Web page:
After a good 3 days of intense research, emails, phone calls and reading, my plan came to life at which point I captured over 90% of it all in 4 electrical diagrams. Midway through the process of creating these electrical diagrams, a discussion I had with Marco sparked an epiphany of sorts at which point I decided to upgrade the machining mill I plan to buy from a Precision Matthews PM-25MV to a PM-30MV. In short, the PM-30MV provides more travel in the X, Y and Z axes, and it has a more powerful 2 HP (vs 1 HP) motor that provides more torque and higher RPMs. Lastly, the PM-30MV is much heavier, and is thus a more stable, rigid platform for CNC operations.
So without further ado, here is the first of my wiring diagrams for the CNC conversion of my (planned) Precision Matthews PM-30MV Machining Mill.
As you may have noted in the diagram above, I made a final decision on the CNC controller hardware and software with the Centroid Acorn system. I also decide to “go ugly early” by ordering the first of my closed-loop stepper motors, which are much more expensive than the open-loop stepper motors (most common) but much more capable for CNC. These closed-loop stepper motors use upgraded (again, in comparison) drives compared to open-loop stepper motors.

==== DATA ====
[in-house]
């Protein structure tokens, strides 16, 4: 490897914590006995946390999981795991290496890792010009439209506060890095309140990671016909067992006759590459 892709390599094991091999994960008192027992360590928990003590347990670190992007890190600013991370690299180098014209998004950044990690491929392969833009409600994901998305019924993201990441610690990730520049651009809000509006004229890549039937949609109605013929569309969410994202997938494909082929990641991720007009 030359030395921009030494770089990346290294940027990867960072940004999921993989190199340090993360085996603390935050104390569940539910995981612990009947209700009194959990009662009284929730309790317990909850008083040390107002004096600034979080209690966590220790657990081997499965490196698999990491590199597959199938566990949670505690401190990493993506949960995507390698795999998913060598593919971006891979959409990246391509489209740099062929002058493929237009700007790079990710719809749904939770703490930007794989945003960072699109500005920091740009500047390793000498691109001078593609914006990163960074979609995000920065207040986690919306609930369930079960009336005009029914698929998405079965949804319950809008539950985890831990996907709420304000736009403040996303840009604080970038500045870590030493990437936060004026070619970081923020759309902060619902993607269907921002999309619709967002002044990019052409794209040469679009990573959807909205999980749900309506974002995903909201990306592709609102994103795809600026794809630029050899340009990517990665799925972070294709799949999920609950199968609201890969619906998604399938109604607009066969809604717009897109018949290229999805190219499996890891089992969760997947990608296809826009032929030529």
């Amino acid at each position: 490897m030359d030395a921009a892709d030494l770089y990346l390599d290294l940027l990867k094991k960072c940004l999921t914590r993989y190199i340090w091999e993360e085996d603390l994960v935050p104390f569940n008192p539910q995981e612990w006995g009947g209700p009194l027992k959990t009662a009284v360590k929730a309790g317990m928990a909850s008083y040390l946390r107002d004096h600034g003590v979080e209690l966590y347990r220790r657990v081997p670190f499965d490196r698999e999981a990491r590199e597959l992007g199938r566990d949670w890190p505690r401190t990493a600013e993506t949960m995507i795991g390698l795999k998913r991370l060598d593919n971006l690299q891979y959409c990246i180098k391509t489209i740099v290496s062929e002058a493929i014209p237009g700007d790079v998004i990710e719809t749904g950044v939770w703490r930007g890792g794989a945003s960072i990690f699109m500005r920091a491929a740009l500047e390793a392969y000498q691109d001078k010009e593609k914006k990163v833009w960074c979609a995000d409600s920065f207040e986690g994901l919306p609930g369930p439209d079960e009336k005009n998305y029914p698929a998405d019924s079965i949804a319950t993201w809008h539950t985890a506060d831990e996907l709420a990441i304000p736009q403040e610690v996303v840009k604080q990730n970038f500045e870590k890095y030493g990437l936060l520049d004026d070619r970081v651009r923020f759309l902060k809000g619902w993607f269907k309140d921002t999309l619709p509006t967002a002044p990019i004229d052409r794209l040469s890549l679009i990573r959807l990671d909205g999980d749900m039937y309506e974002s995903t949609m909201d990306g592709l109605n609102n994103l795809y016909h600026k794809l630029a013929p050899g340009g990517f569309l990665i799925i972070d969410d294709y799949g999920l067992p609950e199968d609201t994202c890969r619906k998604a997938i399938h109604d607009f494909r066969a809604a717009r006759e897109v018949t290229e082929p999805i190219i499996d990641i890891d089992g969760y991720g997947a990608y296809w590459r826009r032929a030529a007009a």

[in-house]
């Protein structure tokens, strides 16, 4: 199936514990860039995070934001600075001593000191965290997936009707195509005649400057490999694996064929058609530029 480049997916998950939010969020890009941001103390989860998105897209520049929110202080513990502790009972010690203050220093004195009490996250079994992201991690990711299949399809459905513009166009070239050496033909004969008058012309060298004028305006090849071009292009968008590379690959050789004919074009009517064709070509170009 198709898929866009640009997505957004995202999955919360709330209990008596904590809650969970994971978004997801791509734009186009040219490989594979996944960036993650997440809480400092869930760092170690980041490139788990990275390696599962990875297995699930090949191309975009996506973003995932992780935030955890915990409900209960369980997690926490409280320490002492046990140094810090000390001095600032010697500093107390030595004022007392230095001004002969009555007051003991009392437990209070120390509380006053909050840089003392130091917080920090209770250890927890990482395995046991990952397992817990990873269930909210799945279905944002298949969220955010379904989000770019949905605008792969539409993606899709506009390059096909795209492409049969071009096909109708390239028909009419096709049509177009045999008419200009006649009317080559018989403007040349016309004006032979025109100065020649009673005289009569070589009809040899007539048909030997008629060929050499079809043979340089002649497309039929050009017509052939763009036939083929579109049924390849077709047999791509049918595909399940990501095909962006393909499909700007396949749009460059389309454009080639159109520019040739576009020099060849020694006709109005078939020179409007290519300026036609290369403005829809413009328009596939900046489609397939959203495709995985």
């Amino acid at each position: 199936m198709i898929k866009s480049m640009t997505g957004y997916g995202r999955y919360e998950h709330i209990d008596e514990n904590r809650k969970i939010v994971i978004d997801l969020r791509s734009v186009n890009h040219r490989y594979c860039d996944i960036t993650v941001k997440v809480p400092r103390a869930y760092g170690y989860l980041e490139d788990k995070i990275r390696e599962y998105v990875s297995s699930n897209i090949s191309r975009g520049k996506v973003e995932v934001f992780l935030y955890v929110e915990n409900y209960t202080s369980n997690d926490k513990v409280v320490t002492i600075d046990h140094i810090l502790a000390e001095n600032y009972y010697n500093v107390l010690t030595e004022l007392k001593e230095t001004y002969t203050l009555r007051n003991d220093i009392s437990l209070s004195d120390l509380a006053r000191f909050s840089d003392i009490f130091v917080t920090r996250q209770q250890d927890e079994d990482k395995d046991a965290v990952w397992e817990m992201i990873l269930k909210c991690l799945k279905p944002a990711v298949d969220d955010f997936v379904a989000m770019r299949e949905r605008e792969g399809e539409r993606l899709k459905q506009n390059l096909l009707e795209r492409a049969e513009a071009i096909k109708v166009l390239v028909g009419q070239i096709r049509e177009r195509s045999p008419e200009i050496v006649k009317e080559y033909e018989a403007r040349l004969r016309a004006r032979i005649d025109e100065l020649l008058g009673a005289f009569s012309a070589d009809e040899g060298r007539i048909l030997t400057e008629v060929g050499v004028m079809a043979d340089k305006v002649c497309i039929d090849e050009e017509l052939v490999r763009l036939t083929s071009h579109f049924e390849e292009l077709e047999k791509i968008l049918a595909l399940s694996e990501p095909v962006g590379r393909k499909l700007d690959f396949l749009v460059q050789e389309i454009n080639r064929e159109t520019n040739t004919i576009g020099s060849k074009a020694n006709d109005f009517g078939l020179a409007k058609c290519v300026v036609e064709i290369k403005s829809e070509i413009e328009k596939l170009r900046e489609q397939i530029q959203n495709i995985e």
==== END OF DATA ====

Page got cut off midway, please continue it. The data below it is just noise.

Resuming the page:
This diagram depicts the motor data connections between the Acorn board and drives, and also the data and power connections between each drive and motor.
I then figured out the power circuits for the 5V and 60V power between the Acorn power supply, individual axes drives and axes power supplies.
Finally, I made up a diagram to depict the remaining discreet components that make up the CNC system: power drawbar air valve, the E-Stop switch circuit, spindle speed encoder, drives’ alarm circuit, and home/limit switch connections.